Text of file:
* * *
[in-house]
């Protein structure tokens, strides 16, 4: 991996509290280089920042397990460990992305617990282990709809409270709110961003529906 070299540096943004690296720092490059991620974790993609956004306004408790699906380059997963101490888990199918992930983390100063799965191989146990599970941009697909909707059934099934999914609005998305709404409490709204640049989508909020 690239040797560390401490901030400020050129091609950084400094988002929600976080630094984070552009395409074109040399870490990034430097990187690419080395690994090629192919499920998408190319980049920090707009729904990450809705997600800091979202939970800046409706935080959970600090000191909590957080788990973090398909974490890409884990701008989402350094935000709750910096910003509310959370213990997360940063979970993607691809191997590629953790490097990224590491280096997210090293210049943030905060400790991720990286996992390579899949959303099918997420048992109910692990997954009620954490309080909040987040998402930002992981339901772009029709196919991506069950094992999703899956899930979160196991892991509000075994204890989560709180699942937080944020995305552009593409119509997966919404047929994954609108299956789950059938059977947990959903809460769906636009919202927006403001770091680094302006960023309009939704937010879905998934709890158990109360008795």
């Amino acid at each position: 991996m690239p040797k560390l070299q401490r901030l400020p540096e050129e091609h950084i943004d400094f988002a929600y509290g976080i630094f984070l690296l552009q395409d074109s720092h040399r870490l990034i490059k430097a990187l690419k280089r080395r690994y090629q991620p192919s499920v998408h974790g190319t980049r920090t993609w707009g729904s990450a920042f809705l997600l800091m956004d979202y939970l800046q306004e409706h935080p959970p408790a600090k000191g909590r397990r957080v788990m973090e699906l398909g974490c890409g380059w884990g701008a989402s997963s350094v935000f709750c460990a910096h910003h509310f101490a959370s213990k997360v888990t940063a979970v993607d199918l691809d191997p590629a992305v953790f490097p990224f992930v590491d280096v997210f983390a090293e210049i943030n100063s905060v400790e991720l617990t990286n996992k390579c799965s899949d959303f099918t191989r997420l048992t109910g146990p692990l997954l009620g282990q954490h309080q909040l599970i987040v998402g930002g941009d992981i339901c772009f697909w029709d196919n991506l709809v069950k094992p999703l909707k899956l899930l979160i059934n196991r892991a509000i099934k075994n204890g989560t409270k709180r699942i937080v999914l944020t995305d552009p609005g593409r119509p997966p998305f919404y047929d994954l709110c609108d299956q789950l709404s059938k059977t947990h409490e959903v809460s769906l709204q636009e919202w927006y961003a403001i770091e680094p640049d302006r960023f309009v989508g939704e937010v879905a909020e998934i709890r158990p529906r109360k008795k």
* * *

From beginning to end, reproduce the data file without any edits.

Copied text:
[in-house]
């Protein structure tokens, strides 16, 4: 991996509290280089920042397990460990992305617990282990709809409270709110961003529906 070299540096943004690296720092490059991620974790993609956004306004408790699906380059997963101490888990199918992930983390100063799965191989146990599970941009697909909707059934099934999914609005998305709404409490709204640049989508909020 690239040797560390401490901030400020050129091609950084400094988002929600976080630094984070552009395409074109040399870490990034430097990187690419080395690994090629192919499920998408190319980049920090707009729904990450809705997600800091979202939970800046409706935080959970600090000191909590957080788990973090398909974490890409884990701008989402350094935000709750910096910003509310959370213990997360940063979970993607691809191997590629953790490097990224590491280096997210090293210049943030905060400790991720990286996992390579899949959303099918997420048992109910692990997954009620954490309080909040987040998402930002992981339901772009029709196919991506069950094992999703899956899930979160196991892991509000075994204890989560709180699942937080944020995305552009593409119509997966919404047929994954609108299956789950059938059977947990959903809460769906636009919202927006403001770091680094302006960023309009939704937010879905998934709890158990109360008795």
């Amino acid at each position: 991996m690239p040797k560390l070299q401490r901030l400020p540096e050129e091609h950084i943004d400094f988002a929600y509290g976080i630094f984070l690296l552009q395409d074109s720092h040399r870490l990034i490059k430097a990187l690419k280089r080395r690994y090629q991620p192919s499920v998408h974790g190319t980049r920090t993609w707009g729904s990450a920042f809705l997600l800091m956004d979202y939970l800046q306004e409706h935080p959970p408790a600090k000191g909590r397990r957080v788990m973090e699906l398909g974490c890409g380059w884990g701008a989402s997963s350094v935000f709750c460990a910096h910003h509310f101490a959370s213990k997360v888990t940063a979970v993607d199918l691809d191997p590629a992305v953790f490097p990224f992930v590491d280096v997210f983390a090293e210049i943030n100063s905060v400790e991720l617990t990286n996992k390579c799965s899949d959303f099918t191989r997420l048992t109910g146990p692990l997954l009620g282990q954490h309080q909040l599970i987040v998402g930002g941009d992981i339901c772009f697909w029709d196919n991506l709809v069950k094992p999703l909707k899956l899930l979160i059934n196991r892991a509000i099934k075994n204890g989560t409270k709180r699942i937080v999914l944020t995305d552009p609005g593409r119509p997966p998305f919404y047929d994954l709110c609108d299956q789950l709404s059938k059977t947990h409490e959903v809460s769906l709204q636009e919202w927006y961003a403001i770091e680094p640049d302006r960023f309009v989508g939704e937010v879905a909020e998934i709890r158990p529906r109360k008795k």